... there is a coming realignment within Christianity, one which we can already see the strains of. Whenever schisms happen within the Church, they are generally because certain individuals lead a group out of the Church, being disobedient to the Faith and Doctrine, and refusing to submit to the authority of the hierarchy, which is trying to discipline them and call them to repentance.
What is happening now is somewhat different: a split between those who hold to traditional, biblical faith as interpreted by the Fathers of the Church and the ecumenical councils; and those who espouse a secularized belief, subject to the rationalizations of the scholars according to contemporary philosophy, who dismiss the Fathers and the Councils as no longer relevant, who dismiss the moral teachings of the Scriptures and Fathers as culturally relative. This could be called, by one side, a break between traditional Christianity and post-modern worldly philosophy. Or it might be labeled as the freeing of people from fundamentalist oppression to the light of their own reason.
This is not the protestant/catholic divide; it is not the evangelical-charismatic vs. mainline divide. It cuts across all communities in the West, even affecting the Orthodox and Roman Churches in some degree. ...
There is a radical cultural shift away from traditional Christianity, toward something unrecognizable. The “Secularists” (for lack of a better, non-pejorative term) reject the virgin birth of Christ, the resurrection, even His Divinity; that His words are recorded in the Scriptures and that the Scriptures are even relevant to our days; rather they are oppressive and keep humans in darkness. Another Episcopalian bishop, a certain Mr. Spong, wrote that “Christianity must change or die,” referring to traditional orthodoxy, espousing the radical secularization of the Episcopal Church and all Christianity. It is my prediction that it is not the Orthodox Churches that will die.
Read it all.
Some will deny that there's any truth to Metropolitan Jonah's assessment. He's either misreading the facts on the ground in churches like the Episcopal Church, or he has an axe to grind and is deliberately misrepresenting the truth.
Others might disagree, saying that Metropolitan Jonah is right. And that's a good thing! We need a relevant, meaningful Christianity that speaks to people today. All of that "traditional" stuff is so out of touch with reality in the 21st Century. Such a stance might be taken, for example, by those who promote the curriculum Living the Questions. I note the following description on the LTQ homepage under the heading of "Resourcing Progressive Christians" which says:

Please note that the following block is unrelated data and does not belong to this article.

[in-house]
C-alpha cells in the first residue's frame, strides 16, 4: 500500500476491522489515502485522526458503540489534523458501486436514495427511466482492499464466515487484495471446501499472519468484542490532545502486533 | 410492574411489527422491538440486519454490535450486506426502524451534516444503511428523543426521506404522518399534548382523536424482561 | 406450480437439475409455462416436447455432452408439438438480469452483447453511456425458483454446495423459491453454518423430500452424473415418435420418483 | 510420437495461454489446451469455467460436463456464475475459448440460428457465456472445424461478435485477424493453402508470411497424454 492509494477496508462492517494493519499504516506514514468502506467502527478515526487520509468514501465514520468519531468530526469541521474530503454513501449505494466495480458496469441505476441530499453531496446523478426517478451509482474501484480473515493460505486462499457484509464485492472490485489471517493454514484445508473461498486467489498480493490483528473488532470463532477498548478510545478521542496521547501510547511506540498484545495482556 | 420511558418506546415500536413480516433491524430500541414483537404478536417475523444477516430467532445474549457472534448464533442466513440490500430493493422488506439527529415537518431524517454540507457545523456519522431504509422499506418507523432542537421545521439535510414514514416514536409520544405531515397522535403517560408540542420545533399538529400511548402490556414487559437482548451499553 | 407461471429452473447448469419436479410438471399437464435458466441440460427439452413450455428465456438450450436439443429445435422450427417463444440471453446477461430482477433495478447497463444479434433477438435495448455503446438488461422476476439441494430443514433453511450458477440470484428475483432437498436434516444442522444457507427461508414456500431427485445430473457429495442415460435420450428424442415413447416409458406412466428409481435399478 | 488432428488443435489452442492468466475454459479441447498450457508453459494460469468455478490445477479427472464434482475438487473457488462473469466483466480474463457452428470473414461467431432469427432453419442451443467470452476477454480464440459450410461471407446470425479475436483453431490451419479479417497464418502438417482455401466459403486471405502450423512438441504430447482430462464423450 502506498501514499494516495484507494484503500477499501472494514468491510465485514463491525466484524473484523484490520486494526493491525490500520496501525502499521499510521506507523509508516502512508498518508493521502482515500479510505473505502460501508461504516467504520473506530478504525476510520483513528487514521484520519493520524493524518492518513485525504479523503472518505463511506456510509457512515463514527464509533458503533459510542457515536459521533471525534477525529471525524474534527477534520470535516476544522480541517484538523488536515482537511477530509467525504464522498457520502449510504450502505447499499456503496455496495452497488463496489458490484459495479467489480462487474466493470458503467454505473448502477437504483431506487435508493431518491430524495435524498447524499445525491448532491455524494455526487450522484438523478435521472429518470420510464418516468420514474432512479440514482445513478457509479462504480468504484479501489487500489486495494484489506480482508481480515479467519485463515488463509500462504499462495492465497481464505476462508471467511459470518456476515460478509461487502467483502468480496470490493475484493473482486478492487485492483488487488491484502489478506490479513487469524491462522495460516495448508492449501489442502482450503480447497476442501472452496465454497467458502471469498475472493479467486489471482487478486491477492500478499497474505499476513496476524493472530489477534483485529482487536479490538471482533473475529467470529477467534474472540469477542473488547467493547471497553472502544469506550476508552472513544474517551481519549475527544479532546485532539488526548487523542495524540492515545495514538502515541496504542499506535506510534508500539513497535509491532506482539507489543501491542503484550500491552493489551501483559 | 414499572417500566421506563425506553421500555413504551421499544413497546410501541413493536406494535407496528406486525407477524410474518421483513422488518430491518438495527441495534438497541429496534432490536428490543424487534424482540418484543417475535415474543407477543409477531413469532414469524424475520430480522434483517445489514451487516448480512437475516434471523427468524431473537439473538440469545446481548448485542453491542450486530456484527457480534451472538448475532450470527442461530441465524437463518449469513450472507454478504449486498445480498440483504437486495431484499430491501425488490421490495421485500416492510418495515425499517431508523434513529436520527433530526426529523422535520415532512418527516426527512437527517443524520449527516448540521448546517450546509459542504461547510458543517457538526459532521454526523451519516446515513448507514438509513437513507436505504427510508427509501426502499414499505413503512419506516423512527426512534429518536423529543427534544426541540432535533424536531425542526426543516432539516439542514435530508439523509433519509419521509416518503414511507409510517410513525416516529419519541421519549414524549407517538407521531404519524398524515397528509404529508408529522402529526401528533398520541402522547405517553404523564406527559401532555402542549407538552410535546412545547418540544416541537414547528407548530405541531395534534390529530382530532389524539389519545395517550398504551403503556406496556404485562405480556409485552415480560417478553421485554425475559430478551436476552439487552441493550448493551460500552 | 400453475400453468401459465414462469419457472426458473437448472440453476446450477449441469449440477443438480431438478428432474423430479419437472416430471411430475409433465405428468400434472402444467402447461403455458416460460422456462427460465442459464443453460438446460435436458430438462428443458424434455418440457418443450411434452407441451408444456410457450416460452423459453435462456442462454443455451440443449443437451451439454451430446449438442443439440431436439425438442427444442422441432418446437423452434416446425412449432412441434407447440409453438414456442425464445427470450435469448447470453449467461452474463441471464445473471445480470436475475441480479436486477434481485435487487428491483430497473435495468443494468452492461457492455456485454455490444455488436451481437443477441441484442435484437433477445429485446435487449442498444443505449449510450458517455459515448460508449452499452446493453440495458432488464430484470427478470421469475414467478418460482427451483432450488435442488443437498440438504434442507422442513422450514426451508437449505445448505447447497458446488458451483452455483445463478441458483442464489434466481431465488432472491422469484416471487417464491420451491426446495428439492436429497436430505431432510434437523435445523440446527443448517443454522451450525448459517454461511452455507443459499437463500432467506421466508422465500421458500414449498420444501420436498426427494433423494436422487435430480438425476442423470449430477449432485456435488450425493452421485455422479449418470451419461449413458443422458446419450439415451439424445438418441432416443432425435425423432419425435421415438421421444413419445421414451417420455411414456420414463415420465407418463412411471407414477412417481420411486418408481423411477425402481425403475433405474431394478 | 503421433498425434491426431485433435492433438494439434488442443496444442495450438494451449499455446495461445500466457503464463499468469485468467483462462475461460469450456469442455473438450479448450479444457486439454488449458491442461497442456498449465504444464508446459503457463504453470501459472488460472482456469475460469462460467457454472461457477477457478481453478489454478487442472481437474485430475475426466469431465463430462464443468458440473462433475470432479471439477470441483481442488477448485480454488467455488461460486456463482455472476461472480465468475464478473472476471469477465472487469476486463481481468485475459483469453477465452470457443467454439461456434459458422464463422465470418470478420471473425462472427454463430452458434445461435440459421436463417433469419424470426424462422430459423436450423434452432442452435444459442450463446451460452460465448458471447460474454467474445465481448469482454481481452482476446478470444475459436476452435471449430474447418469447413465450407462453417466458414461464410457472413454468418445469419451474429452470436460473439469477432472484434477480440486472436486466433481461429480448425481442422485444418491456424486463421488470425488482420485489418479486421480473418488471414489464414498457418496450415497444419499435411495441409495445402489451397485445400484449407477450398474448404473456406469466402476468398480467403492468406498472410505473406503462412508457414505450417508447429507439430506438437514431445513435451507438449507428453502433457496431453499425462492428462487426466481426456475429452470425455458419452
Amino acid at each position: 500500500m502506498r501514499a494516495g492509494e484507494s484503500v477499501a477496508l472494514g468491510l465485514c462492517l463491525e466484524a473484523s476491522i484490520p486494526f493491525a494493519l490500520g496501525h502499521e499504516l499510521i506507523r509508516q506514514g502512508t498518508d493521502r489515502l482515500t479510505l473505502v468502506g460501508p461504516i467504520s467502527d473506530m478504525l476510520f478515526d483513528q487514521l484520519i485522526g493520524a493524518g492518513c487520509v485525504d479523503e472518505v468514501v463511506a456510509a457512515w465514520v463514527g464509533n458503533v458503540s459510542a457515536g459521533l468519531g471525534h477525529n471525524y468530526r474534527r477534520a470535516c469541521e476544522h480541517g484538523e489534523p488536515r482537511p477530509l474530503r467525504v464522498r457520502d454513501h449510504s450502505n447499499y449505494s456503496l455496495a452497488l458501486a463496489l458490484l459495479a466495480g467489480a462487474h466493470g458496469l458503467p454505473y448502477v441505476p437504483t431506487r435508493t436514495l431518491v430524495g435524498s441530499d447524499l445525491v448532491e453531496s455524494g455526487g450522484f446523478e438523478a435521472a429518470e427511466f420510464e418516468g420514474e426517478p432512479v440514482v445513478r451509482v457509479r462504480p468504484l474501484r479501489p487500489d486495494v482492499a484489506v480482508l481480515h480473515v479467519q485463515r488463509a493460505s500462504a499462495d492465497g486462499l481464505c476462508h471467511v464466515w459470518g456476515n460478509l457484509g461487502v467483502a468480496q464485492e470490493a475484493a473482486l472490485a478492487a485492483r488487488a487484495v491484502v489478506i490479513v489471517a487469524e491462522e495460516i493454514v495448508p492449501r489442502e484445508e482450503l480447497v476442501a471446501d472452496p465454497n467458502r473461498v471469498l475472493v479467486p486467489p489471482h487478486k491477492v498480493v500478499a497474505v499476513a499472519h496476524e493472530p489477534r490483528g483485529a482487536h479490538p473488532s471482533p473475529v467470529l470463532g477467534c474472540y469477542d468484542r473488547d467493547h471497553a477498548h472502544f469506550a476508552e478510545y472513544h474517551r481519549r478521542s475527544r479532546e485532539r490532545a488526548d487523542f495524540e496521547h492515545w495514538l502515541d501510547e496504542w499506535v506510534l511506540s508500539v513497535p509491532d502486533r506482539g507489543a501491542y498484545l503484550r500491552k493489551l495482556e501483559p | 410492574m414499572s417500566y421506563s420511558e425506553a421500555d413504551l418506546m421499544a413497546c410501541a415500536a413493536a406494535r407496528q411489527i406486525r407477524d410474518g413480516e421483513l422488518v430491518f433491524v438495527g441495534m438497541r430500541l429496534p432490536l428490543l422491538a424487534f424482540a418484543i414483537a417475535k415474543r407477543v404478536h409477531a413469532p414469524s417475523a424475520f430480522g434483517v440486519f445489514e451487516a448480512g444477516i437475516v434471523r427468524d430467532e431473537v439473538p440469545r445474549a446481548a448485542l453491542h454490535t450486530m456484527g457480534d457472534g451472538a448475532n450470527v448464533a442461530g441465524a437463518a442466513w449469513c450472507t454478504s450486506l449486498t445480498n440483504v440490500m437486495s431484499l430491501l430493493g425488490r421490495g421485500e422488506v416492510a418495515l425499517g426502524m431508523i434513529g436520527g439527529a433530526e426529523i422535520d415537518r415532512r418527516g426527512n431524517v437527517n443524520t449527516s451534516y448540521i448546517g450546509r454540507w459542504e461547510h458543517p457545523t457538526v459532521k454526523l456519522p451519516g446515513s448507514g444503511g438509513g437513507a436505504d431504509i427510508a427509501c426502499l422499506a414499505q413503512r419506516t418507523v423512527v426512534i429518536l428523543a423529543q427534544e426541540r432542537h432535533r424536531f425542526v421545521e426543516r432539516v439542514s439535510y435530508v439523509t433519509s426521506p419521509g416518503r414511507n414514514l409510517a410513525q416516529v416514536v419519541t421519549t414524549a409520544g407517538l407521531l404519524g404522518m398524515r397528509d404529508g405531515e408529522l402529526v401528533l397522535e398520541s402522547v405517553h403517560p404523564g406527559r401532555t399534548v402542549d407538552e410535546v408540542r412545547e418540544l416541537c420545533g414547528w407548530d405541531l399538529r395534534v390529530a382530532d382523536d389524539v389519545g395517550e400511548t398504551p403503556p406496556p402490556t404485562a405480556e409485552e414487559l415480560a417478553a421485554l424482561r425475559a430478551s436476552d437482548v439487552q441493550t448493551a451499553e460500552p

People know that at its core, Christianity has something good to offer humanity. At the same time, many have a sense that they are alone in being a "thinking" Christian and that "salvaging" Christianity is a hopeless task. What is needed is a safe environment where people have permission to ask the questions they've always wanted to ask but have been afraid to voice for fear of being thought a heretic.
Living the Questions is a source of curriculum and media for both seekers and "church alumni/ae" convinced that Christianity still has relevance in the 21st Century. Providing a variety of flexible resources, Living the Questions can help people explore the future of Christianity and what a meaningful faith can look like in today's world.
Of course, rival understandings of what exactly constitutes the "core" of Christianity is itself part of the division and realignment that Metropolitan Jonah addresses.
Metropolitan Jonah is at least right about this: things are shifting. And in the Episcopal Church, they aren't shifting in the direction of greater clarity about and accountability to the orthodox Christian faith as received within Anglicanism. In the name of "relevance," we do seem to be willing to jettison traditional understandings of the Christian faith (note, for instance, the tendency to define "orthodoxy" as right worship vs. right belief, playing fast and loose with Prayer Book liturgies, dropping the Nicene Creed from the Sunday Eucharist, and recent debates over allowing the unbaptized to receive communion, among other deviations from orthodox norms). Perhaps only time will tell how far away from orthodoxy this shift takes us. And at what cost.